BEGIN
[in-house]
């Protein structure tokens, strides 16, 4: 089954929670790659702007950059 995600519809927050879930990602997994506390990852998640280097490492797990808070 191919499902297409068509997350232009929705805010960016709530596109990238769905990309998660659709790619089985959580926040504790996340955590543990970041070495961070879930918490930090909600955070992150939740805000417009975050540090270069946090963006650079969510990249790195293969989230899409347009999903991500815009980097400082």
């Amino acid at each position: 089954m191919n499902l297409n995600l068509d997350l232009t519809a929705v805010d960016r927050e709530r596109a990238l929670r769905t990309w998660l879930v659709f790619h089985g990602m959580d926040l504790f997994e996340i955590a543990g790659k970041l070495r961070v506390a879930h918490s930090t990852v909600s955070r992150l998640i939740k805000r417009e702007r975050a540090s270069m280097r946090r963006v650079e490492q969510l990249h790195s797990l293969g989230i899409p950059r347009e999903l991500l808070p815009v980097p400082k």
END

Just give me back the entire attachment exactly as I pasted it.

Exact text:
[in-house]
């Protein structure tokens, strides 16, 4: 089954929670790659702007950059 995600519809927050879930990602997994506390990852998640280097490492797990808070 191919499902297409068509997350232009929705805010960016709530596109990238769905990309998660659709790619089985959580926040504790996340955590543990970041070495961070879930918490930090909600955070992150939740805000417009975050540090270069946090963006650079969510990249790195293969989230899409347009999903991500815009980097400082």
């Amino acid at each position: 089954m191919n499902l297409n995600l068509d997350l232009t519809a929705v805010d960016r927050e709530r596109a990238l929670r769905t990309w998660l879930v659709f790619h089985g990602m959580d926040l504790f997994e996340i955590a543990g790659k970041l070495r961070v506390a879930h918490s930090t990852v909600s955070r992150l998640i939740k805000r417009e702007r975050a540090s270069m280097r946090r963006v650079e490492q969510l990249h790195s797990l293969g989230i899409p950059r347009e999903l991500l808070p815009v980097p400082k």